The willingness to confront tough issues is just who Tahir Aslam Gora is. While he trained as a doctor in Pakistan where he was born and grew up, journalism seems to have become his passion. In Pakistan, he was active in a number of literary and cultural organizations and became a noted critic of religious intolerance. In 1999, he came to Canada as threats against him mounted. His desire for justice did not stop and in fact grew as he adopted Canada as his new home. Once again he turned to journalism and the media to speak out on issues of concern. He speaks below of just one of his many initiatives since arriving in Canada. – CRRF
In 2010, I founded the Canadian Thinkers’ Forum based on my experience as a member of the Muslim community in Canada. While the Forum works on many projects, the goal is to create awareness and support social harmony and integration in Canadian society at large. As a not-for-profit organization dedicated to addressing the challenges of Muslim segregation and radicalization in Canada, the Forum studies and reports on the complexities of multiculturalism, Islamic radicalization, and anti-Semitism. The Forum operates as a think-tank, examining the impact of immigrants after 2000, the complexities of Canadian multiculturalism, and the growth of Islamic radicalization in Canada. Our work extends to analyzing measures to de-radicalize Muslim youth, and encouraging positive inter-community and inter-faith interactions.
The Canadian Thinkers’ Forum arranges interactions between Muslim and Christian, Jewish, Hindu, Sikh and other faith communities. Since 2010, the Forum has arranged dozens of seminars, awareness workshops, symposia and conferences with the goal of drawing the strategic lines required to curb Islamic radicalization and anti-Semitism – and foremost, to foster harmony, multiculturalism and interfaith and positive intercommunity interactions.
The Forum is currently focused on the issue of forced marriages and violence against women, specifically from the South Asian and Middle Eastern diaspora. In March 2015, the Honourable Minister Chris Alexander’s proposed Bill S-7, titled Zero Tolerance for Barbaric Cultural Practices Act, which received Royal Assent on June 16, 2015.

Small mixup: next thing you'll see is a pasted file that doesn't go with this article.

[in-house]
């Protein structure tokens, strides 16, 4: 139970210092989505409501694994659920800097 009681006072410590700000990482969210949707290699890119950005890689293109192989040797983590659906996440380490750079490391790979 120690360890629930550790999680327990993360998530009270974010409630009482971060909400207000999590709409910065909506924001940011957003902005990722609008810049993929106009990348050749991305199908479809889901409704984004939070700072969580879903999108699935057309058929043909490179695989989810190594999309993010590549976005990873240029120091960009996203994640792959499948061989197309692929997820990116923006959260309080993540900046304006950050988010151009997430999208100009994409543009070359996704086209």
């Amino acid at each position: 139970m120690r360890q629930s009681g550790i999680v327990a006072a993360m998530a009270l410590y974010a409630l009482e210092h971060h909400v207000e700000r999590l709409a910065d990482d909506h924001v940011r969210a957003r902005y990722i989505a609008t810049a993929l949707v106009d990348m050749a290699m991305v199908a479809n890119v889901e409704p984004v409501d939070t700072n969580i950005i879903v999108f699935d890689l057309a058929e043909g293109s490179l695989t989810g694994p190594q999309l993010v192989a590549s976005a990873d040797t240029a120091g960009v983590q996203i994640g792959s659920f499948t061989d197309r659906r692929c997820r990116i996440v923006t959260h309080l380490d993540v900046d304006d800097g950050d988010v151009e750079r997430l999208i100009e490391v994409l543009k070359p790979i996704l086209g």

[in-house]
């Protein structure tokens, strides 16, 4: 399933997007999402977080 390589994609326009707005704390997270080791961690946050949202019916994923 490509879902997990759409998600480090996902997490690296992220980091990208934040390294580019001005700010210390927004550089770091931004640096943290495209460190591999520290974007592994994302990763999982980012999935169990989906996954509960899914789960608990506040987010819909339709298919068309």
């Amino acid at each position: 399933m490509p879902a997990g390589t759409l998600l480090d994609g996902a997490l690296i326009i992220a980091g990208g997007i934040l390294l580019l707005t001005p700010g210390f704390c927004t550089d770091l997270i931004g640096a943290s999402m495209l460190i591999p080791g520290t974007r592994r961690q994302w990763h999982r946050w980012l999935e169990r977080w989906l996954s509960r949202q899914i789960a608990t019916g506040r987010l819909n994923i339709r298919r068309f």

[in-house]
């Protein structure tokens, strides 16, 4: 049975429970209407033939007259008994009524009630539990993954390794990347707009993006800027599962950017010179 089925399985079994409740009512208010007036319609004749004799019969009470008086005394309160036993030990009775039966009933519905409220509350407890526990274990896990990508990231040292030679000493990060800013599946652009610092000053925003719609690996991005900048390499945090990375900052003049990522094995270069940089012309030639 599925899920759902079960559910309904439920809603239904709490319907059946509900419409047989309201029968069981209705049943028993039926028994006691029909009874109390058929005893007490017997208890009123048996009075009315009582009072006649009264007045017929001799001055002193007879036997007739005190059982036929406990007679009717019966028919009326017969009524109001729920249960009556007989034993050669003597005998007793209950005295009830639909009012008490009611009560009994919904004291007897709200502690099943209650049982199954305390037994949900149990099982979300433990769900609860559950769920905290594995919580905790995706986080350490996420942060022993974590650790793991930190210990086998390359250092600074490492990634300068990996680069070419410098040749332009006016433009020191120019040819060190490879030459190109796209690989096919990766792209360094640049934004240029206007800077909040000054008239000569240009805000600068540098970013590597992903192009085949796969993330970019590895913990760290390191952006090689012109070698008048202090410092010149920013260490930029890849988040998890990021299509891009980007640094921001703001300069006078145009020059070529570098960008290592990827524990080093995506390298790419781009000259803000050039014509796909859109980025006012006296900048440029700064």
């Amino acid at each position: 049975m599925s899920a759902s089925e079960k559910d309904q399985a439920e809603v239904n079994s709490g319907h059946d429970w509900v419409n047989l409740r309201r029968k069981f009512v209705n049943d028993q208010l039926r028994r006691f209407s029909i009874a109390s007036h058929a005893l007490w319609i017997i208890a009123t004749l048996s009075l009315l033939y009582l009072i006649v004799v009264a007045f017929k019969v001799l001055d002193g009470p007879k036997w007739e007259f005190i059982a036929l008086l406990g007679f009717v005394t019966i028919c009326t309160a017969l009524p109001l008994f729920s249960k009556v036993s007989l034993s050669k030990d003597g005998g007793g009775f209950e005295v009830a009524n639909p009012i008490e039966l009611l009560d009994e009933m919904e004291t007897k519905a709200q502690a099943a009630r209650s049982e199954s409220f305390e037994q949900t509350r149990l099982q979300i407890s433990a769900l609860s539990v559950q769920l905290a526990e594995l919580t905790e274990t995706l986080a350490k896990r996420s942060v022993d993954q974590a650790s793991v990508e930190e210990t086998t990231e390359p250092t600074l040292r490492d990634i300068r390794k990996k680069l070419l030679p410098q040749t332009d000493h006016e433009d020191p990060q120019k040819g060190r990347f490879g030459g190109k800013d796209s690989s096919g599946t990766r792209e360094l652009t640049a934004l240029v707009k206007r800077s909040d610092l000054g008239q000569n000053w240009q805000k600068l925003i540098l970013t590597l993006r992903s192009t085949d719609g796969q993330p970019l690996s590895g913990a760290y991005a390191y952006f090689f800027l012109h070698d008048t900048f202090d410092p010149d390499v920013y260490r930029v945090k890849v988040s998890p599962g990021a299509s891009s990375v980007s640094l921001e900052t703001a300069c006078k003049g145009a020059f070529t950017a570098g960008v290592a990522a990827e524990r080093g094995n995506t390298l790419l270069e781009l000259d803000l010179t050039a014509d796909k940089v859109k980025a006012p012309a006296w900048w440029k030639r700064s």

Obviously, Bill S-7 is very relevant to the Forum’s studies. The Act amends the Immigration and Refugee Protection Act, the Civil Marriage Act and the Criminal Code, and makes consequential amendments to other Acts. Bill S-7 addresses some of the Forum’s concerns connected to these very significant issues.
Regrettably, at this time, authenticated data regarding such issues does not exist; however, the Forum hears many reports of harm and violence against Canadian women and girls. The frequency and number of cases documented by the Forum are enough to confirm that polygamy, forced marriage and honour killings can and do exist in Canada, and are issues that need to be addressed. A prevailing issue is that of forced marriage. The Forum has heard many compelling stories of parents or relatives taking girls abroad and forcing them to marry.
The Forum is working to launch surveys and an incident data center for reporting forced marriages, polygamy and honor-based crimes, as well as our core awareness campaigns, which include seminars and conferences. In addition the Forum is advocating for the following supportive infrastructure, specifically:
There is a dire need for widespread community awareness of these issues in Canada. Given the growth of Canadians from South Asia and the Middle East, all Canadians need to listen to these stories, understand the issues and work toward solutions that reflect Canadian values and inform the evolution of multiculturalism in Canada.
Aired on the CBC’s “The National” on March 6 2007. Mr. Tahir Aslam Gora’s interview begins at 8 minutes, 30 seconds.